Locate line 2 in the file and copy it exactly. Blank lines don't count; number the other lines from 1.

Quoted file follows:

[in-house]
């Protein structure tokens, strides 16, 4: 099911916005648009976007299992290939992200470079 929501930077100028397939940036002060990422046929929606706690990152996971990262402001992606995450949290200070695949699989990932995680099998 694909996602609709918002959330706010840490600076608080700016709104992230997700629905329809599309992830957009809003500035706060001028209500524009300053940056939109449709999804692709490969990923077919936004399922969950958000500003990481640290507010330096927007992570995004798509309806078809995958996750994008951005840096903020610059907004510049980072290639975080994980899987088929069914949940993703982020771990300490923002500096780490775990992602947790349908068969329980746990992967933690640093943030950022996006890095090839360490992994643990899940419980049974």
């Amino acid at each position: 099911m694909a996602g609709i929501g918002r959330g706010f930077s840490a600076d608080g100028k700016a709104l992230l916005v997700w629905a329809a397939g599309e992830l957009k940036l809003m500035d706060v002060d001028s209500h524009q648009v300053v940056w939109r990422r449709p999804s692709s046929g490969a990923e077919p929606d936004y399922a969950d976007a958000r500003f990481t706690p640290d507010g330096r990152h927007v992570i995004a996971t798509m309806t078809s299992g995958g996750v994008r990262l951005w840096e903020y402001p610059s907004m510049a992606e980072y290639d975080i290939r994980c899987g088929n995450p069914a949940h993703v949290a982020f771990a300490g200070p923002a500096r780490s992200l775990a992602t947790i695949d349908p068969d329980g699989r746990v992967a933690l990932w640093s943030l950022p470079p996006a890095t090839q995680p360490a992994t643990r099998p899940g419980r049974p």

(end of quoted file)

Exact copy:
């Protein structure tokens, strides 16, 4: 099911916005648009976007299992290939992200470079 929501930077100028397939940036002060990422046929929606706690990152996971990262402001992606995450949290200070695949699989990932995680099998 694909996602609709918002959330706010840490600076608080700016709104992230997700629905329809599309992830957009809003500035706060001028209500524009300053940056939109449709999804692709490969990923077919936004399922969950958000500003990481640290507010330096927007992570995004798509309806078809995958996750994008951005840096903020610059907004510049980072290639975080994980899987088929069914949940993703982020771990300490923002500096780490775990992602947790349908068969329980746990992967933690640093943030950022996006890095090839360490992994643990899940419980049974």